While the first prong is supposed to be objective, it hardly appears to be the case. The pre-tax profit prong of the economic substance test requires an objective analysis of whether a prudent investor had a reasonable possibility of making a profit from the transaction apart from tax considerations. The Court found that no prudent investor would view the loan transaction as having a reasonable possibility of making a pre-tax profit. More specifically, the Court was troubled because the payment on the loan was generated by the circular cash flows designed for tax purposes. In addition, the cost of borrowing on the loan was determined to be the London Interbank Offered Rate plus twenty-five basis points. The Court concluded that clearly this was significantly higher than rates on comparable sources of funds available to Plaintiff. While it’s debatable as to whether this is actually objective, the Court easily concluded that no reasonable commercial bank would engage in such a transaction when it had less expensive and less complex funding sources available.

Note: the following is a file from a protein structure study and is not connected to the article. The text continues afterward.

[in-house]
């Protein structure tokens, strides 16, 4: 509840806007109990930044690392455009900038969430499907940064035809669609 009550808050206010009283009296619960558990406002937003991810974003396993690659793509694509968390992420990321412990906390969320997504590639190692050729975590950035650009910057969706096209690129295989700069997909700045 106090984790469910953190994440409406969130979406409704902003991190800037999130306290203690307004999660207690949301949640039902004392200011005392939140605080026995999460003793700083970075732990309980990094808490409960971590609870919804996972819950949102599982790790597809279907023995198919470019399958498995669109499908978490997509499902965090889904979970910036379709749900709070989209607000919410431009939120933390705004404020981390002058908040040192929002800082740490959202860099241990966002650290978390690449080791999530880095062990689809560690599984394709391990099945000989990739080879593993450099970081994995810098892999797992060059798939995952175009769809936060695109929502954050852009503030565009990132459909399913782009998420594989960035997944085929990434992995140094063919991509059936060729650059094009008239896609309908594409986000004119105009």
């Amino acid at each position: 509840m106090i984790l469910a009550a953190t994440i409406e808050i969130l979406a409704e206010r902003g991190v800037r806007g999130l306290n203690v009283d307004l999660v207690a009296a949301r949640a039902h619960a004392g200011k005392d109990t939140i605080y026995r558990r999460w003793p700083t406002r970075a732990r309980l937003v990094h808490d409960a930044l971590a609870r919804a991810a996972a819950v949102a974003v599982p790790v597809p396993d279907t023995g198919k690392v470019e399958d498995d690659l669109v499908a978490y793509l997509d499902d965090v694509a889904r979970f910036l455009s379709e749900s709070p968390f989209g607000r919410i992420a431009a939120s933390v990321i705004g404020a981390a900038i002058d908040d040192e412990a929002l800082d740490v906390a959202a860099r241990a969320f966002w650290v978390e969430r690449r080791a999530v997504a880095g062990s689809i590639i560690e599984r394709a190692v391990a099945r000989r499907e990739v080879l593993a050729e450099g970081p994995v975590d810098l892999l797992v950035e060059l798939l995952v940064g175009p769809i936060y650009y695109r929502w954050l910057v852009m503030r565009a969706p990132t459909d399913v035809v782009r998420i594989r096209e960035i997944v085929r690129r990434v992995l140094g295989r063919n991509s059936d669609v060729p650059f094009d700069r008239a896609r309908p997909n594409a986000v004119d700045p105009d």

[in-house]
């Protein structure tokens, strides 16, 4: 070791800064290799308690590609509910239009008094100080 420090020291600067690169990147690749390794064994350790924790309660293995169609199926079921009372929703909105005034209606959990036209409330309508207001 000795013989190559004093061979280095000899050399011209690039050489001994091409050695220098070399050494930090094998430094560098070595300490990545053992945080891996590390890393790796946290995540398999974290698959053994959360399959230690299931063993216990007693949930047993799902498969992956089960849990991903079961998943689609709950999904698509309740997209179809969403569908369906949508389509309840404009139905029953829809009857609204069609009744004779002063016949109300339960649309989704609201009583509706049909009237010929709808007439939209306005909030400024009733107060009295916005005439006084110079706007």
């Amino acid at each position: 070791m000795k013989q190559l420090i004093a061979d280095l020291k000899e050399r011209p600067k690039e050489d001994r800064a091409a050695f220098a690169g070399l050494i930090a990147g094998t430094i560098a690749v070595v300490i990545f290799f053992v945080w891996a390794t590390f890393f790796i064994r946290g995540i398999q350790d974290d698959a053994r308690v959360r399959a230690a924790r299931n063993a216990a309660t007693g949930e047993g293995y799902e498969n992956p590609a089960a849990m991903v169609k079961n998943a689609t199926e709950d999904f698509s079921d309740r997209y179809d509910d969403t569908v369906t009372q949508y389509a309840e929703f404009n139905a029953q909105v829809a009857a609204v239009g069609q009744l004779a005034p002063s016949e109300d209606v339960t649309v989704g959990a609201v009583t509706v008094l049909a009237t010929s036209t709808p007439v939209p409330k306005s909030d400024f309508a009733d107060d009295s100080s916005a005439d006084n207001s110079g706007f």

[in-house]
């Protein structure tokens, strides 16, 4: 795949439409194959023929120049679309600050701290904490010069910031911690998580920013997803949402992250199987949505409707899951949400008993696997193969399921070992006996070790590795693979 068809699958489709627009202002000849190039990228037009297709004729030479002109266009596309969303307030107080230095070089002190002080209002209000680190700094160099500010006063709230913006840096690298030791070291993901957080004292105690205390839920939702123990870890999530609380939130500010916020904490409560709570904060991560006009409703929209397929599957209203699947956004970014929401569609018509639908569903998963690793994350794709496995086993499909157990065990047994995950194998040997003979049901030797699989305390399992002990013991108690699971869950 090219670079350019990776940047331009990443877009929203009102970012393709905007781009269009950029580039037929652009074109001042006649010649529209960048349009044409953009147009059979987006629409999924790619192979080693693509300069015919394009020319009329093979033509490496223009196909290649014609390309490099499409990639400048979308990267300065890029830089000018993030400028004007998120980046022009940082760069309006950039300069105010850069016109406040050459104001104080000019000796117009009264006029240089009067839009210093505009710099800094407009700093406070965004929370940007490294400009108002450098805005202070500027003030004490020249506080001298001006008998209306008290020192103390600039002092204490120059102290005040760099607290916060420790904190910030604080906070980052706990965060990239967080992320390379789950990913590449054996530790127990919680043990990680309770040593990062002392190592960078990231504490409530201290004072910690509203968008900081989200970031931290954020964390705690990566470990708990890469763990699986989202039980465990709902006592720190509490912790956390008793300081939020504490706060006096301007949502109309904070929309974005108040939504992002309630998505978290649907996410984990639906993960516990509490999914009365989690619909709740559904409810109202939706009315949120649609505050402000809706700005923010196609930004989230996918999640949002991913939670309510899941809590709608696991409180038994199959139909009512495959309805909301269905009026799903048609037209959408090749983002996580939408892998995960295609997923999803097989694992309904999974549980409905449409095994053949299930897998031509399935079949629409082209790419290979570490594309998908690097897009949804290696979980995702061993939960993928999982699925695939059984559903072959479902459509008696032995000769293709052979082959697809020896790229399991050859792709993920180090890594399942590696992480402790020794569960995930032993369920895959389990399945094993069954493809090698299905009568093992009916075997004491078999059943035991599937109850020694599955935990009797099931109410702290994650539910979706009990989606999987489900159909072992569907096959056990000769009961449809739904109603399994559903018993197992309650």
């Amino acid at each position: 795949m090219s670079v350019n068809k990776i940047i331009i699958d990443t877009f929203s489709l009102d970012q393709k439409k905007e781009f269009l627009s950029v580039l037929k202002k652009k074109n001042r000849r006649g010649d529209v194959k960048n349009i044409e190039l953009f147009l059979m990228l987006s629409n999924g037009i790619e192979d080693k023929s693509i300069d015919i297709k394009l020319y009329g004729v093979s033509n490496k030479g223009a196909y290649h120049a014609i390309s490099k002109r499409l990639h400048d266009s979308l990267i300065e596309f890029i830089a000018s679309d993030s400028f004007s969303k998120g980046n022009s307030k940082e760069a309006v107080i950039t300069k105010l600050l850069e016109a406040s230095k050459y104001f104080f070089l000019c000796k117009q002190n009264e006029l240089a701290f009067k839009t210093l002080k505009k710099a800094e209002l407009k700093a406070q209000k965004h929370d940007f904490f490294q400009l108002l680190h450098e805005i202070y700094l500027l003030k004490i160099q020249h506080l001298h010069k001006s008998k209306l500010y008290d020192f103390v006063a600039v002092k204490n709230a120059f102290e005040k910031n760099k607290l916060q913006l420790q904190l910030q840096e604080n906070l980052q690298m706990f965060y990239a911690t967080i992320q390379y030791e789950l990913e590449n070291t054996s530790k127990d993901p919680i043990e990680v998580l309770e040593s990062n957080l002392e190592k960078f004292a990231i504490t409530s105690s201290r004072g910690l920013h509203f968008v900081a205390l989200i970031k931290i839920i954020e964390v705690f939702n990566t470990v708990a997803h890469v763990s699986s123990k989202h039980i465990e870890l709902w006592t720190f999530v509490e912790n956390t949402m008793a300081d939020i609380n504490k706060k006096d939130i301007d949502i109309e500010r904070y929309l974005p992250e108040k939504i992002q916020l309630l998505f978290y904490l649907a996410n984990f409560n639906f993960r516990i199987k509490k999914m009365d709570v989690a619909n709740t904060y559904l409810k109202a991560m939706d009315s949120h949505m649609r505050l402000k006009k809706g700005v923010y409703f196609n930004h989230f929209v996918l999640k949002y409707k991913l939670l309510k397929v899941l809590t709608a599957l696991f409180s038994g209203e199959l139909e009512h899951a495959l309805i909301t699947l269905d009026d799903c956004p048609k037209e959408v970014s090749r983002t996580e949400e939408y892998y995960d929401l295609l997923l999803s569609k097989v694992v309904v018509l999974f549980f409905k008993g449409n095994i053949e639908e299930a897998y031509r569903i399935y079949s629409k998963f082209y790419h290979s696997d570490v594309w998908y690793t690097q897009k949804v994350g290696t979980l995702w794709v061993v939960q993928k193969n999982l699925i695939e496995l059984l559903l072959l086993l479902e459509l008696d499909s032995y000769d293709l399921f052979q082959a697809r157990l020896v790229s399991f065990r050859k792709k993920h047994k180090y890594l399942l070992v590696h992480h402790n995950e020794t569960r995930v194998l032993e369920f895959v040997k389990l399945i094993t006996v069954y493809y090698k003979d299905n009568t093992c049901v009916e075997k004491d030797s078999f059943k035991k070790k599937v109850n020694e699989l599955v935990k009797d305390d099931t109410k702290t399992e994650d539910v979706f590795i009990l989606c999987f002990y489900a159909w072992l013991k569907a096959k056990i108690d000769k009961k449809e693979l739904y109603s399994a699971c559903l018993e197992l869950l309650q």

The non-tax business purpose prong of the economic substance test focuses on whether the taxpayer’s sole subjective motivation is tax avoidance. The Court found that the loan lacked any non-tax business purpose and served only to camouflage the true nature of the tax avoidance scheme. Furthermore, the Court found that the loan and trust were artificially linked to enable Plaintiff to deduct U.S. tax benefits generated by the trust structure from the cost of the loan, thereby making the loan appear to be low-cost funding. Whether viewed separately or together as one integrated STARS transaction, the Court found that the entire transaction must be disregarded for lack of economic substance.